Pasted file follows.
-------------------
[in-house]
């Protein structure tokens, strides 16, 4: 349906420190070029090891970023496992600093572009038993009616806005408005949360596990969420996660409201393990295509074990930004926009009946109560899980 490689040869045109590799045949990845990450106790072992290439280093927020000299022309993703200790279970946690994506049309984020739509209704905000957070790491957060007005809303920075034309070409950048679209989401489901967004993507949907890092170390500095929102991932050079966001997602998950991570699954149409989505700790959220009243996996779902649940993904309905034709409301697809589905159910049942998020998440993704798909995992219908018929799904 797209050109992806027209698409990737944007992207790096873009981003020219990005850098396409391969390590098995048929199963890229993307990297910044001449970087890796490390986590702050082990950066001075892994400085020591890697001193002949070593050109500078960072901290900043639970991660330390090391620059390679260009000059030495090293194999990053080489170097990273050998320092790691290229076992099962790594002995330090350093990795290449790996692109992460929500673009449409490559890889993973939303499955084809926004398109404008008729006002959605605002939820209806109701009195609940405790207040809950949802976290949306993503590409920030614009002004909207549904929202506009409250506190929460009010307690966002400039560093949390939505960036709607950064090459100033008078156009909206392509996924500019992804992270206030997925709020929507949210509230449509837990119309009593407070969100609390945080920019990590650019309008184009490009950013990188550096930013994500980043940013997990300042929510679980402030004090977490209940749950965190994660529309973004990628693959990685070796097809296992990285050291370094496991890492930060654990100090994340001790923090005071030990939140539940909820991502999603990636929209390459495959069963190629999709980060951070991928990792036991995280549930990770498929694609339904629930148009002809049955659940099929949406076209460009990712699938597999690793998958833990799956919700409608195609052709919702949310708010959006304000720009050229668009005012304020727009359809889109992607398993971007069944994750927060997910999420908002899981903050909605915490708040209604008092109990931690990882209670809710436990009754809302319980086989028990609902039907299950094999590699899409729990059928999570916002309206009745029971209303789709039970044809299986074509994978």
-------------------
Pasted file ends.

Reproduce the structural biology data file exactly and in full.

[in-house]
């Protein structure tokens, strides 16, 4: 349906420190070029090891970023496992600093572009038993009616806005408005949360596990969420996660409201393990295509074990930004926009009946109560899980 490689040869045109590799045949990845990450106790072992290439280093927020000299022309993703200790279970946690994506049309984020739509209704905000957070790491957060007005809303920075034309070409950048679209989401489901967004993507949907890092170390500095929102991932050079966001997602998950991570699954149409989505700790959220009243996996779902649940993904309905034709409301697809589905159910049942998020998440993704798909995992219908018929799904 797209050109992806027209698409990737944007992207790096873009981003020219990005850098396409391969390590098995048929199963890229993307990297910044001449970087890796490390986590702050082990950066001075892994400085020591890697001193002949070593050109500078960072901290900043639970991660330390090391620059390679260009000059030495090293194999990053080489170097990273050998320092790691290229076992099962790594002995330090350093990795290449790996692109992460929500673009449409490559890889993973939303499955084809926004398109404008008729006002959605605002939820209806109701009195609940405790207040809950949802976290949306993503590409920030614009002004909207549904929202506009409250506190929460009010307690966002400039560093949390939505960036709607950064090459100033008078156009909206392509996924500019992804992270206030997925709020929507949210509230449509837990119309009593407070969100609390945080920019990590650019309008184009490009950013990188550096930013994500980043940013997990300042929510679980402030004090977490209940749950965190994660529309973004990628693959990685070796097809296992990285050291370094496991890492930060654990100090994340001790923090005071030990939140539940909820991502999603990636929209390459495959069963190629999709980060951070991928990792036991995280549930990770498929694609339904629930148009002809049955659940099929949406076209460009990712699938597999690793998958833990799956919700409608195609052709919702949310708010959006304000720009050229668009005012304020727009359809889109992607398993971007069944994750927060997910999420908002899981903050909605915490708040209604008092109990931690990882209670809710436990009754809302319980086989028990609902039907299950094999590699899409729990059928999570916002309206009745029971209303789709039970044809299986074509994978």